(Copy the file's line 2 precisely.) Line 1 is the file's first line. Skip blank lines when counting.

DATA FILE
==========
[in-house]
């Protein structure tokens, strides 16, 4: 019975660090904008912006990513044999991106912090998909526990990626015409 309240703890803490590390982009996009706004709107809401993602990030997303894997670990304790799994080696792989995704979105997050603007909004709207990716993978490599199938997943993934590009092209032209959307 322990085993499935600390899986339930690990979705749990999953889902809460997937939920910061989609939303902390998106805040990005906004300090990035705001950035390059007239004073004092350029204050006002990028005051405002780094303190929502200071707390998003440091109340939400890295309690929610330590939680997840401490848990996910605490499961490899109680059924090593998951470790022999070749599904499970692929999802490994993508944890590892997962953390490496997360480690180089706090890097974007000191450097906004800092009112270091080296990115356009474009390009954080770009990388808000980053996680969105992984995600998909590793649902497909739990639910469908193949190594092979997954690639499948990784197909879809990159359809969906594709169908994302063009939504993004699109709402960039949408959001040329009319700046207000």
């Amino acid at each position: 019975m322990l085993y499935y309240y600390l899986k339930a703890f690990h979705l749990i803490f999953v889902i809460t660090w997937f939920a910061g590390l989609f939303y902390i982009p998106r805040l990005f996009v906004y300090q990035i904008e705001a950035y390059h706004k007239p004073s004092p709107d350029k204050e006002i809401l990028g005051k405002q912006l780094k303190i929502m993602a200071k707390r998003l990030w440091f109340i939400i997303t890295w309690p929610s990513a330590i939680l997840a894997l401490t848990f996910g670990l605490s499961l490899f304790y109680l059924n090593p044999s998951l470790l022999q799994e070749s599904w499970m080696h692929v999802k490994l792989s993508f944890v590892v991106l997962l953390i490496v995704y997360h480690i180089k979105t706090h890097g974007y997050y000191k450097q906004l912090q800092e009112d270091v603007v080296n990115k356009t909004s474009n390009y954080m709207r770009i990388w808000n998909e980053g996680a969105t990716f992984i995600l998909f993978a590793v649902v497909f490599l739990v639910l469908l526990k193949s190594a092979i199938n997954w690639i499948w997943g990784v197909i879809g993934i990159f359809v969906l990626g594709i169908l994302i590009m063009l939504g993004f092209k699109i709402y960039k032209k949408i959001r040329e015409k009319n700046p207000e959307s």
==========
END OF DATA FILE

């Protein structure tokens, strides 16, 4: 019975660090904008912006990513044999991106912090998909526990990626015409 309240703890803490590390982009996009706004709107809401993602990030997303894997670990304790799994080696792989995704979105997050603007909004709207990716993978490599199938997943993934590009092209032209959307 322990085993499935600390899986339930690990979705749990999953889902809460997937939920910061989609939303902390998106805040990005906004300090990035705001950035390059007239004073004092350029204050006002990028005051405002780094303190929502200071707390998003440091109340939400890295309690929610330590939680997840401490848990996910605490499961490899109680059924090593998951470790022999070749599904499970692929999802490994993508944890590892997962953390490496997360480690180089706090890097974007000191450097906004800092009112270091080296990115356009474009390009954080770009990388808000980053996680969105992984995600998909590793649902497909739990639910469908193949190594092979997954690639499948990784197909879809990159359809969906594709169908994302063009939504993004699109709402960039949408959001040329009319700046207000």